Journalist Laura Robinson sues John Furlong
Freelance writer Laura Robinson has filed a defamation suit against former Vanoc CEO John Furlong, alleging that he libelled her in six public statements.
Central to her claim is that Furlong wasn’t truthful when he repeatedly alleged she had filed a complaint with the RCMP that he had sexually assaulted a former student—a claim that Robinson has adamantly denied.
In a 25-page notice of civil claim filed in B.C. Supreme Court on January 27, Robinson also named TwentyTen Group Strategic Marketing Communications Inc. and TwentyTen Group Holdings Inc. as defendants. Robinson alleged that these firms, doing business as the TwentyTen Group, have been “the exclusive media communications representative for Furlong”.
Robinson alleged that Furlong’s public response to an article she wrote about him in the Georgia Straight in September 2012 has “caused and continues to cause injury, loss and damage to the plaintiff, and was deliberately calculated by the defendants to expose the plaintiff to contempt, ridicule and hatred, and to cause other persons to shun or avoid the plaintiff, and to lower the plaintiff’s reputation in the eyes of right-thinking members of the community, all of which has in fact occurred”.
She is seeking an interim and permanent injunction to stop the defendants from continuing to libel her, as well as general damages, special damages, aggravated damages, punitive damages, and special costs.
None of Robinson’s allegations have been proven in court.
In November 2012, Furlong sued Robinson, the Georgia Straight, publisher and editor Dan McLeod, and editor Charlie Smith, alleging that Robinson’s article, “John Furlong biography omits secret past in Burns Lake”, defamed him.
The story cited affidavits sworn by eight former students who alleged that they had either witnessed or experienced physical abuse or racial taunting by Furlong when he taught physical education at Immaculata elementary school in Burns Lake in 1969 and 1970.
Robinson’s story in the Georgia Straight did not include any allegations of a sexual nature.
Three adults claiming to be former students of Furlong have filed lawsuits against him alleging sexual abuse, which Furlong has vehemently denied.
Last December, RCMP corporal Quinton Mackie wrote to Furlong’s lawyer, Marvin Storrow, declaring that one plaintiff’s claims “are not supported” and that there were no reasonable and probable grounds for recommending charges against Furlong in that case.
Last October, Furlong filed a notice of discontinuance against the Straight and its employees but vowed in media interviews to “escalate” his action against Robinson. Two of those interviews are cited in Robinson’s lawsuit.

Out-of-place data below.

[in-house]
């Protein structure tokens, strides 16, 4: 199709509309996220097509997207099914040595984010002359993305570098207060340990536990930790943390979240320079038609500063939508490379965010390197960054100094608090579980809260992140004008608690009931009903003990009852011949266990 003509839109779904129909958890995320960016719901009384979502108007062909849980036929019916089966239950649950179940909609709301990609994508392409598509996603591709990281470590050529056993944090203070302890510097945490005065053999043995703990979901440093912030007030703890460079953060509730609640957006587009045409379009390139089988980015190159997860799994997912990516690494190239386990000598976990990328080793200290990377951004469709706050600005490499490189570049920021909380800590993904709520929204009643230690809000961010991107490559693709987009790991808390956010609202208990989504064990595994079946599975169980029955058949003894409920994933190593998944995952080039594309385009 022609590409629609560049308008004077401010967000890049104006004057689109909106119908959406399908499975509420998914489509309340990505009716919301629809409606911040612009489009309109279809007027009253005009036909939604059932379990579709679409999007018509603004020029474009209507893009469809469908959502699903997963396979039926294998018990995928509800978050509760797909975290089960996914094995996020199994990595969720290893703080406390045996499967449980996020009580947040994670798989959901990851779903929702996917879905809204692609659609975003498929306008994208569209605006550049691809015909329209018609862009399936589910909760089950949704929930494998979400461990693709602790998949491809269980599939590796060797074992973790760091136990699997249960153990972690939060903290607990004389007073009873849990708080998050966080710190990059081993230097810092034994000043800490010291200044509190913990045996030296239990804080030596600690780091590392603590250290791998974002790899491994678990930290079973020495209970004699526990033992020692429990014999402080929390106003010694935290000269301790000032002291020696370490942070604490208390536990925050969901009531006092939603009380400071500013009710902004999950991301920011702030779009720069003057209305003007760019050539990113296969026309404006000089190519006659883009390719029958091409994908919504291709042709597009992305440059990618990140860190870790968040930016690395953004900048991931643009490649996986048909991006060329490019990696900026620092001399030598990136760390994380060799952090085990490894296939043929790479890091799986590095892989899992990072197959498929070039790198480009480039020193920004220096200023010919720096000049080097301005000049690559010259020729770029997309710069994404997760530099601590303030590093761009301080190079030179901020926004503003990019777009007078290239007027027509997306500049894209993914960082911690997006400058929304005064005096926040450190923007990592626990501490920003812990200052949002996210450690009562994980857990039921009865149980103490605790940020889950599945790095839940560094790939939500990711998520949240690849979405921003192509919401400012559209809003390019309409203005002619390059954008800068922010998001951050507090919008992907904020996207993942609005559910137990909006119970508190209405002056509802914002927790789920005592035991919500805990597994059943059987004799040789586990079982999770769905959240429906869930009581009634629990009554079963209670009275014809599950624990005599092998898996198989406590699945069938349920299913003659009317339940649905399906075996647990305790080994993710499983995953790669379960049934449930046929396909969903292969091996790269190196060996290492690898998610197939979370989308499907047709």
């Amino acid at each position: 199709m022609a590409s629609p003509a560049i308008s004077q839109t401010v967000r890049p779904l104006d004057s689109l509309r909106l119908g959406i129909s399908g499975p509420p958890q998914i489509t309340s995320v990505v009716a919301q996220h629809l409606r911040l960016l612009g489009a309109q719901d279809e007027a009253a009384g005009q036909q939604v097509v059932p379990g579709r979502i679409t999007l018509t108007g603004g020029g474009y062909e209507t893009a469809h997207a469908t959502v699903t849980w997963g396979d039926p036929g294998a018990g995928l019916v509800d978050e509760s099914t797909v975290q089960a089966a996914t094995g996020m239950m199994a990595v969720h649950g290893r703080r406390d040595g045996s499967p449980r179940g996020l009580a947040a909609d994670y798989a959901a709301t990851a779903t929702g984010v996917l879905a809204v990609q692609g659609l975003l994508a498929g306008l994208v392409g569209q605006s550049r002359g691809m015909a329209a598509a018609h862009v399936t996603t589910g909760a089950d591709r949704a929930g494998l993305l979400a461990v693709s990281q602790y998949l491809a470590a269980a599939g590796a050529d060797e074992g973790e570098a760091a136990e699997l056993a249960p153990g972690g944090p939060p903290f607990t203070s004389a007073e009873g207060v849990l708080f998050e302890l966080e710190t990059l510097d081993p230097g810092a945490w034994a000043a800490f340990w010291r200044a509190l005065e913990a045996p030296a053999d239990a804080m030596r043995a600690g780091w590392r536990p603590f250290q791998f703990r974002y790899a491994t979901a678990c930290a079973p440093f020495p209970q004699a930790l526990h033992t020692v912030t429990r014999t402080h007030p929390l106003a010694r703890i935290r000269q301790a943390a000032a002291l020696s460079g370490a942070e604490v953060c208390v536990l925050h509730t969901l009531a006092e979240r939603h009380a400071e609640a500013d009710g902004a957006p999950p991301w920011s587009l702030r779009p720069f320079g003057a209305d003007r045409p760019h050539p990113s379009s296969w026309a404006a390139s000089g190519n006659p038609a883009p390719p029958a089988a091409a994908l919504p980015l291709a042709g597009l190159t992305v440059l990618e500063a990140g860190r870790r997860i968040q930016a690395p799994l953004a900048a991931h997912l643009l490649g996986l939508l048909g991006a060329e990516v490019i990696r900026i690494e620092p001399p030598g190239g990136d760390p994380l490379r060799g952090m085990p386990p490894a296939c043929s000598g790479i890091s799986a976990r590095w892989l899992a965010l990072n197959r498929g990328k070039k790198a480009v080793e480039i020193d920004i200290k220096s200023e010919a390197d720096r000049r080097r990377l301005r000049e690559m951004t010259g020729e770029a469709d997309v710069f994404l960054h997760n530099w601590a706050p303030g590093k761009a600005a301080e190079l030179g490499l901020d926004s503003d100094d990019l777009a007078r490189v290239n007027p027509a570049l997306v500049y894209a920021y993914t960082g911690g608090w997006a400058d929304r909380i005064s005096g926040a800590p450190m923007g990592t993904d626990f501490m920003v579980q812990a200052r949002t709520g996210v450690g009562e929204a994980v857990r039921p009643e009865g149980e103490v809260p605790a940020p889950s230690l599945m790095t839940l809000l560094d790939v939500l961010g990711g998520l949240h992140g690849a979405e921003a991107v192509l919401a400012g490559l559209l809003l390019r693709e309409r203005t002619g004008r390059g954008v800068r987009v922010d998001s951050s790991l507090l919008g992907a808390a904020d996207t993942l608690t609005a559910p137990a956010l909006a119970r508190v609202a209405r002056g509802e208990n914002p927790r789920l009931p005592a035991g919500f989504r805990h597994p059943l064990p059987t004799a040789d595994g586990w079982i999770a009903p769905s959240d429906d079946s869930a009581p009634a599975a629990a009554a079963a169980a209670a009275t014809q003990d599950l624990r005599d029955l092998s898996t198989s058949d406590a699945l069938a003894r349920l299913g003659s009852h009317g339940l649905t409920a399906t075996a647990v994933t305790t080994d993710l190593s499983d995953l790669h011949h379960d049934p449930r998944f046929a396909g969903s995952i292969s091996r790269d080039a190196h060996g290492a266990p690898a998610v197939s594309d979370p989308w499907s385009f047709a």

In an October 28, 2013, chat with Global TV’s Chris Gailus, Furlong described Robinson as an “activist” and alleged that she had filed a complaint against him with the RCMP.
Furlong made similar comments in a Maclean’s magazine article on October 29.
According to Robinson’s notice of civil claim, these words meant either that Robinson had filed “a complaint with the RCMP alleging that the defendant Furlong sexually assaulted one of his former students” or that Robinson had filed “a false police report concerning the defendant Furlong”.
“Each of the above meanings is false, malicious and defamatory of and concerning the plaintiff,” Robinson’s notice of civil claim declared.
Furlong also issued a lengthy statement on his website on October 29 alleging, among other things, that Robinson’s “unproven written and verbal allegations” in her statement of defence exposed him and his family “to continuing humiliation, ridicule, and destroyed our privacy”.
Robinson’s notice of civil claim alleged that Furlong’s comments in his October 29 statement “meant and were understood to mean” that Robinson is a “liar”, “heartless”, and “cruel and spiteful”, and “continually fabricates stories in her professional occupation as journalist”.
Robinson, who has an honorary doctorate of laws from York University, maintained that each of these meanings is “false, malicious and defamatory”.
On November 13, Robinson’s lawyer, Bryan Baynham, demanded that Furlong retract his comments, remove defamatory statements from his website, and issue an apology.
“Through public statements to the media the defendant Furlong has indicated he will not retract or apologize for the allegations set out above, despite actual knowledge that the plaintiff did not initiate a complaint with the RCMP as alleged,” Robinson’s notice of civil claim stated.
Ironically, Baynham acted for two of the defendants in the most famous libel lawsuit ever filed by a B.C. journalist.
Former Vancouver Sun business reporter David Baines and Southam Inc. sued stock tout George Chelekis, Market News Publishing Inc., Robert Shore, and others.
This came after Chelekis had attacked Baines in several newsletter articles, a news release, and a public statement at a seminar.
In a 1998 ruling, B.C. Supreme Court judge J.F. Rowan awarded Baines $875,000, including $200,000 in aggravated and punitive damages against Chelekis.